Soylent Green

Soylent Green is Ritz crackers, cream cheese and krab meat!
Richard Fleischer
Charlton Heston, Edward G. Robinson, Chuck Connors, Leigh Taylor-Young
The Setup: 
Detective investigates murder in overpopulated and environmentally-damaged world.

So it's a terrible storm, my plans are cancelled, and I have a nice cold, snowy night at home. There's nothing from Netflix, so it's a perfect night to hit the actual video store and get EXACTLY the right movie. I think just a tiny bit of thought will bring you to the reality that ONLY the dystopian speculative sci-fi of the 70s would fill the bill in this case, and we could also patch a GLARING hole in the purview of this site by including SOYLENT GREEN.

Now many people already know the shocking secret revealed at the end of this film: that Soylent Green is made by spreading cream cheese over crushed Ritz crackers, then adding Krab meat and cocktail sauce. But just forget you know that for a minute and let's see how the rest of the movie holds up.

I had totally forgotten that this movie begins with a two-minute-twenty-second PHOTO ESSAY that begins with the American pioneers and continues to the 70s, where we get a sort of Koyaanisquatsi-lite as we see how pollution and overcrowding are altering the Earth. God, what I would give for almost all movies to begin with photo essays. Can you imagine I Know What You Did Last Summer—the photo essay? The essay here is timed to the music and something about it is just the ESSENCE of the early 70s sincere social concern, and for someone who grew up during that period it's just like a big steaming bowl of macaroni and cheese [with ketchup]. Anyway, at the end we discover that it's now 2022 and the population of New York City, where the story is set, is 40 million!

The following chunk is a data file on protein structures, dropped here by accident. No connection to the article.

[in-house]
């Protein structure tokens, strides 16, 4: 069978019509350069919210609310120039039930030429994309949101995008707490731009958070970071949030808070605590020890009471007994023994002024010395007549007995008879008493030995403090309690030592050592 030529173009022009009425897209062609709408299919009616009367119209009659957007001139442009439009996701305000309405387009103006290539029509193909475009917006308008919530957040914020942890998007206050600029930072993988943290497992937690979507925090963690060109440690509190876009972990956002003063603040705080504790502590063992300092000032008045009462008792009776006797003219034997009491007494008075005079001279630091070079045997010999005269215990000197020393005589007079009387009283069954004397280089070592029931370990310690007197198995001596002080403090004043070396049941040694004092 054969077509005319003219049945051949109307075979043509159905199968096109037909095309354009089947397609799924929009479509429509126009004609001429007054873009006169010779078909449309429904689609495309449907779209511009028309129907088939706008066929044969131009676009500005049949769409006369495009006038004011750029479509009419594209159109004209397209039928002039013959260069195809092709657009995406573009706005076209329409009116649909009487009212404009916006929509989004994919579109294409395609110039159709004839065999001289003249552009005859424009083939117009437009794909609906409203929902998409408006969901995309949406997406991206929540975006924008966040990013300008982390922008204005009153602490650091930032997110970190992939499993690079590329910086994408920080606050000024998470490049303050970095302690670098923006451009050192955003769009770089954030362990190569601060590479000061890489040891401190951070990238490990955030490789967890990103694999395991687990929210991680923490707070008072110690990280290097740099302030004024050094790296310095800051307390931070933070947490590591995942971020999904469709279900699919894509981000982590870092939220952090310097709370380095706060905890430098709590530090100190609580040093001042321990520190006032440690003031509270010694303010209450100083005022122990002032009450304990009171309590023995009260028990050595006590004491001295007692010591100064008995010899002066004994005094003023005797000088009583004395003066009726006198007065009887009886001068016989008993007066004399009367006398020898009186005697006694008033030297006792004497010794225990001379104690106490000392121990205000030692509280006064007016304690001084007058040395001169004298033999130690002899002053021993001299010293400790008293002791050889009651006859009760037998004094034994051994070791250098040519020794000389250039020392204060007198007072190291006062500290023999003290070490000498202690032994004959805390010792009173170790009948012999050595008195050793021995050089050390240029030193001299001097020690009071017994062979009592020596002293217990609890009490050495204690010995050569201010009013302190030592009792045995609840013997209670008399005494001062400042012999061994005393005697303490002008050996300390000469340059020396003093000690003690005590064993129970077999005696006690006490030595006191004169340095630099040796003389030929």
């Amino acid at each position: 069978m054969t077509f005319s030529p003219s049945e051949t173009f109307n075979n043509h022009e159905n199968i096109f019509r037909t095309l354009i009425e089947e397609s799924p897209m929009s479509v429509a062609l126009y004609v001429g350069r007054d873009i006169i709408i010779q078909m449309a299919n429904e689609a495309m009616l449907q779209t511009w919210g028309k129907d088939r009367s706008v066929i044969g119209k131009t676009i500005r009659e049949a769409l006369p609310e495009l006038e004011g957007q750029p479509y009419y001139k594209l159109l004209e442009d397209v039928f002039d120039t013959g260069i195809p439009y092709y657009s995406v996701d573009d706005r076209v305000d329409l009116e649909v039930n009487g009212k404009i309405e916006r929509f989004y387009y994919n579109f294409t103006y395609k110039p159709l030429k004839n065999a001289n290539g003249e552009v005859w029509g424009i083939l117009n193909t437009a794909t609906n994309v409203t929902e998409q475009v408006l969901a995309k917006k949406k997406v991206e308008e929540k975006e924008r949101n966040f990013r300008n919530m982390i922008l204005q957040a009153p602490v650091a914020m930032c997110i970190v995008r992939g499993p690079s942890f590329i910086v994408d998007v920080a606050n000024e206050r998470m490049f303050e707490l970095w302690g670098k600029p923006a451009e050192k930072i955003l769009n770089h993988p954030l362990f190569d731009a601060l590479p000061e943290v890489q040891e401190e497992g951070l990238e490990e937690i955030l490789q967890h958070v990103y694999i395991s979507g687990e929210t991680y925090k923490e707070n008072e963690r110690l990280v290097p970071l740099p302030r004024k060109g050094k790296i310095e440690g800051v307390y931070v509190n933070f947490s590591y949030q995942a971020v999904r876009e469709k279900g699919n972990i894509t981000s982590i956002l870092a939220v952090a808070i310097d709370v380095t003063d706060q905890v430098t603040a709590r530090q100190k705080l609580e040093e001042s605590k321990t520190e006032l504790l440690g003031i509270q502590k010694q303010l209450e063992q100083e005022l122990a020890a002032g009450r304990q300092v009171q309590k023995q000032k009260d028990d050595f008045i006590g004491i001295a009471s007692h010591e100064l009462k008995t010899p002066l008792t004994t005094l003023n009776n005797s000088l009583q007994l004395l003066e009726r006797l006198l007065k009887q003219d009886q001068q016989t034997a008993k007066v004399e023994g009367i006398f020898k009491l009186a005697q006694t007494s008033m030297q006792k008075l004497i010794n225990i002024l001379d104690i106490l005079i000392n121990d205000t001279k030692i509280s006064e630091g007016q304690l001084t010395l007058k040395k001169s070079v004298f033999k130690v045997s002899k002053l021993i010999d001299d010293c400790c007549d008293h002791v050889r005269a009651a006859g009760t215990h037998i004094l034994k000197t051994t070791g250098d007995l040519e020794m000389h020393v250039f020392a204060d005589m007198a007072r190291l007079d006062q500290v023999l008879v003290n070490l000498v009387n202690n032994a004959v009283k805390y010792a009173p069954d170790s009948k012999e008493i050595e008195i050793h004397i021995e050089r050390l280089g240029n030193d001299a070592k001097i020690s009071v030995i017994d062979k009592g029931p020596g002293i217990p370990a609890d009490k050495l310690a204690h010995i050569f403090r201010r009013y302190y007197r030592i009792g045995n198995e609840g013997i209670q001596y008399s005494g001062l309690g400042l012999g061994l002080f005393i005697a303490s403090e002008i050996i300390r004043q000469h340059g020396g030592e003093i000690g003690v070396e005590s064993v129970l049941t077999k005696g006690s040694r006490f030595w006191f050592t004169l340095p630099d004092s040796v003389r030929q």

After that we join Charleton Heston as Robert Thorn with his roommate Edward G. Robnson as Sol, who reminisces about what life was like when there was abundant food, but in 2022 it's just "The greenhouse effect! Burning up all the time!" Heston then goes outside and there are people sleeping all over the stairs and landing! I love that because it is entirely low-budget but is quite effective in portraying a totally changed world. He goes outside and the air is all brown, there are abandoned cars everywhere, and masses of people are just milling about. We are briefly introduced to this woman Shirl playing an extremely primitive video game in a well-appointed apartment, then both she and Thorn are at the food vendor, where he's buying a few vegetables and jars of preserves for $279, and she's picking up the steak she ordered. You see, food is super-rare, only the rich can afford it, and everyone else eats either Soylent Red, Yellow, of their new flavor, Soylent Green, which we are told is made of "high-energy plankton." These are sort of thick crisp wafers in the movie, like rice cakes. But even they are in short supply, and only available on Tuesday. Remember, Tuesday is Soylent Green day. OMG—and I WATCHED this movie on a Tuesday! Holy shit, man, this is starting to freak me out!